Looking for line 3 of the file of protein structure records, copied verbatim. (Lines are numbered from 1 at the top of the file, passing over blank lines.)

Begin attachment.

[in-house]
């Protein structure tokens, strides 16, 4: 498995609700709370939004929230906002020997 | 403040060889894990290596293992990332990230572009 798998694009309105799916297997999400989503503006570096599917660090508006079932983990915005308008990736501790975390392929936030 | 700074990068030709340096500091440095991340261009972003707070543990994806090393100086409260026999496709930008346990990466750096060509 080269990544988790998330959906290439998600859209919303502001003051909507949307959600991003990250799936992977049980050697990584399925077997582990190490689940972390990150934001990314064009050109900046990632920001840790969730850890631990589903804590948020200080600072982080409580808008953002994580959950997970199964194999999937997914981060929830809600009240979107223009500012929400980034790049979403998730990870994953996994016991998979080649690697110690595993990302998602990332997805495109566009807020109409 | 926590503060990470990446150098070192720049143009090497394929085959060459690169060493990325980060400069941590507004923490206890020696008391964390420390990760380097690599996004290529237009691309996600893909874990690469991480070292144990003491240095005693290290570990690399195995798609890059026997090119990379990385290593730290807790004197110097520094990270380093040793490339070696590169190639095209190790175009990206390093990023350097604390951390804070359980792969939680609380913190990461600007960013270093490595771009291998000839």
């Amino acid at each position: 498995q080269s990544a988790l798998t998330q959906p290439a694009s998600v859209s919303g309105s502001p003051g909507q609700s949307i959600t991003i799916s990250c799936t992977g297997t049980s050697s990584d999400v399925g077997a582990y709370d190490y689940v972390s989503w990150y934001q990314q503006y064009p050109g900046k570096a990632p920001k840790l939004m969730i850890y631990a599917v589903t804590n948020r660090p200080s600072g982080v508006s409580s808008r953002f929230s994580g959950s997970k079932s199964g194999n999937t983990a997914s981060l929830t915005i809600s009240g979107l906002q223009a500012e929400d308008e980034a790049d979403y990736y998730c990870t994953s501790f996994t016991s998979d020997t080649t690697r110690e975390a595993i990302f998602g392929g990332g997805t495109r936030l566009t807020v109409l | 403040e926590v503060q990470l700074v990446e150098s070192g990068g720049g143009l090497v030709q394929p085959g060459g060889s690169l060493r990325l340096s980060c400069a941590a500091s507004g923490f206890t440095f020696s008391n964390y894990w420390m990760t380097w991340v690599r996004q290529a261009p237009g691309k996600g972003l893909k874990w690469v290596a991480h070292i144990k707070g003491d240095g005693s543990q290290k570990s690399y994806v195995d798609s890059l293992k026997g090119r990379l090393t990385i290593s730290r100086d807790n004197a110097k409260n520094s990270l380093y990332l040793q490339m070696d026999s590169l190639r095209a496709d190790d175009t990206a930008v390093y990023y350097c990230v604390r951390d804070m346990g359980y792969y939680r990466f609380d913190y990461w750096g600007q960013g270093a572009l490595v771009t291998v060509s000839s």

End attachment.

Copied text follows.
């Amino acid at each position: 498995q080269s990544a988790l798998t998330q959906p290439a694009s998600v859209s919303g309105s502001p003051g909507q609700s949307i959600t991003i799916s990250c799936t992977g297997t049980s050697s990584d999400v399925g077997a582990y709370d190490y689940v972390s989503w990150y934001q990314q503006y064009p050109g900046k570096a990632p920001k840790l939004m969730i850890y631990a599917v589903t804590n948020r660090p200080s600072g982080v508006s409580s808008r953002f929230s994580g959950s997970k079932s199964g194999n999937t983990a997914s981060l929830t915005i809600s009240g979107l906002q223009a500012e929400d308008e980034a790049d979403y990736y998730c990870t994953s501790f996994t016991s998979d020997t080649t690697r110690e975390a595993i990302f998602g392929g990332g997805t495109r936030l566009t807020v109409l | 403040e926590v503060q990470l700074v990446e150098s070192g990068g720049g143009l090497v030709q394929p085959g060459g060889s690169l060493r990325l340096s980060c400069a941590a500091s507004g923490f206890t440095f020696s008391n964390y894990w420390m990760t380097w991340v690599r996004q290529a261009p237009g691309k996600g972003l893909k874990w690469v290596a991480h070292i144990k707070g003491d240095g005693s543990q290290k570990s690399y994806v195995d798609s890059l293992k026997g090119r990379l090393t990385i290593s730290r100086d807790n004197a110097k409260n520094s990270l380093y990332l040793q490339m070696d026999s590169l190639r095209a496709d190790d175009t990206a930008v390093y990023y350097c990230v604390r951390d804070m346990g359980y792969y939680r990466f609380d913190y990461w750096g600007q960013g270093a572009l490595v771009t291998v060509s000839s």